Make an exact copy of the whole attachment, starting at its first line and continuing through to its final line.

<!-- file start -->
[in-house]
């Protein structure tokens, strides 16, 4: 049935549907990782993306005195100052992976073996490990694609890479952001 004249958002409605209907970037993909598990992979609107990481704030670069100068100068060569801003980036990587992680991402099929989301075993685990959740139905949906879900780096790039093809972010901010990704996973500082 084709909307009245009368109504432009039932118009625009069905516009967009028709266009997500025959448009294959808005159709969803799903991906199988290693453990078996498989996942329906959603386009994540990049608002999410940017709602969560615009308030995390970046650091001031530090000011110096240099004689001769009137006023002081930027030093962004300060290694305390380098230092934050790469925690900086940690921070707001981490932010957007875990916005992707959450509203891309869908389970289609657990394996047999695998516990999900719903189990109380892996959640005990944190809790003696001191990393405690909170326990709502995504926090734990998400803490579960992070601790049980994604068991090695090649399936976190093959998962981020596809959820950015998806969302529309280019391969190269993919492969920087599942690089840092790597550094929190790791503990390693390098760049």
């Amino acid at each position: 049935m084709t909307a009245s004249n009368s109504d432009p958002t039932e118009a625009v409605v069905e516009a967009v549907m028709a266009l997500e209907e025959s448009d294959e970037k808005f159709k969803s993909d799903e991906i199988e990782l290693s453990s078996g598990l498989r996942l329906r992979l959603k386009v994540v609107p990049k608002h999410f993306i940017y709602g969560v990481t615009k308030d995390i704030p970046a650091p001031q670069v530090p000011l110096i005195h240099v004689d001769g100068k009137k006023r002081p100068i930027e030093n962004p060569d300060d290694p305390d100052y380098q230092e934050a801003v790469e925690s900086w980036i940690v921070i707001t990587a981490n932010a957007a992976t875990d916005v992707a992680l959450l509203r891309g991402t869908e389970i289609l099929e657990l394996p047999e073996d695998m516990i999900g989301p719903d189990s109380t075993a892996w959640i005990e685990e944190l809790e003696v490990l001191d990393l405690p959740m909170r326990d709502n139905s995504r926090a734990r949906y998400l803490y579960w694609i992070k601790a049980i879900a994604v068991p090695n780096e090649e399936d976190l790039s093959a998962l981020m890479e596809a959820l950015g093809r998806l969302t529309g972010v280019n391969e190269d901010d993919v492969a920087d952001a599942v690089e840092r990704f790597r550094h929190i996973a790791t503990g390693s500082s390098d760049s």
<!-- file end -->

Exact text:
[in-house]
């Protein structure tokens, strides 16, 4: 049935549907990782993306005195100052992976073996490990694609890479952001 004249958002409605209907970037993909598990992979609107990481704030670069100068100068060569801003980036990587992680991402099929989301075993685990959740139905949906879900780096790039093809972010901010990704996973500082 084709909307009245009368109504432009039932118009625009069905516009967009028709266009997500025959448009294959808005159709969803799903991906199988290693453990078996498989996942329906959603386009994540990049608002999410940017709602969560615009308030995390970046650091001031530090000011110096240099004689001769009137006023002081930027030093962004300060290694305390380098230092934050790469925690900086940690921070707001981490932010957007875990916005992707959450509203891309869908389970289609657990394996047999695998516990999900719903189990109380892996959640005990944190809790003696001191990393405690909170326990709502995504926090734990998400803490579960992070601790049980994604068991090695090649399936976190093959998962981020596809959820950015998806969302529309280019391969190269993919492969920087599942690089840092790597550094929190790791503990390693390098760049």
């Amino acid at each position: 049935m084709t909307a009245s004249n009368s109504d432009p958002t039932e118009a625009v409605v069905e516009a967009v549907m028709a266009l997500e209907e025959s448009d294959e970037k808005f159709k969803s993909d799903e991906i199988e990782l290693s453990s078996g598990l498989r996942l329906r992979l959603k386009v994540v609107p990049k608002h999410f993306i940017y709602g969560v990481t615009k308030d995390i704030p970046a650091p001031q670069v530090p000011l110096i005195h240099v004689d001769g100068k009137k006023r002081p100068i930027e030093n962004p060569d300060d290694p305390d100052y380098q230092e934050a801003v790469e925690s900086w980036i940690v921070i707001t990587a981490n932010a957007a992976t875990d916005v992707a992680l959450l509203r891309g991402t869908e389970i289609l099929e657990l394996p047999e073996d695998m516990i999900g989301p719903d189990s109380t075993a892996w959640i005990e685990e944190l809790e003696v490990l001191d990393l405690p959740m909170r326990d709502n139905s995504r926090a734990r949906y998400l803490y579960w694609i992070k601790a049980i879900a994604v068991p090695n780096e090649e399936d976190l790039s093959a998962l981020m890479e596809a959820l950015g093809r998806l969302t529309g972010v280019n391969e190269d901010d993919v492969a920087d952001a599942v690089e840092r990704f790597r550094h929190i996973a790791t503990g390693s500082s390098d760049s």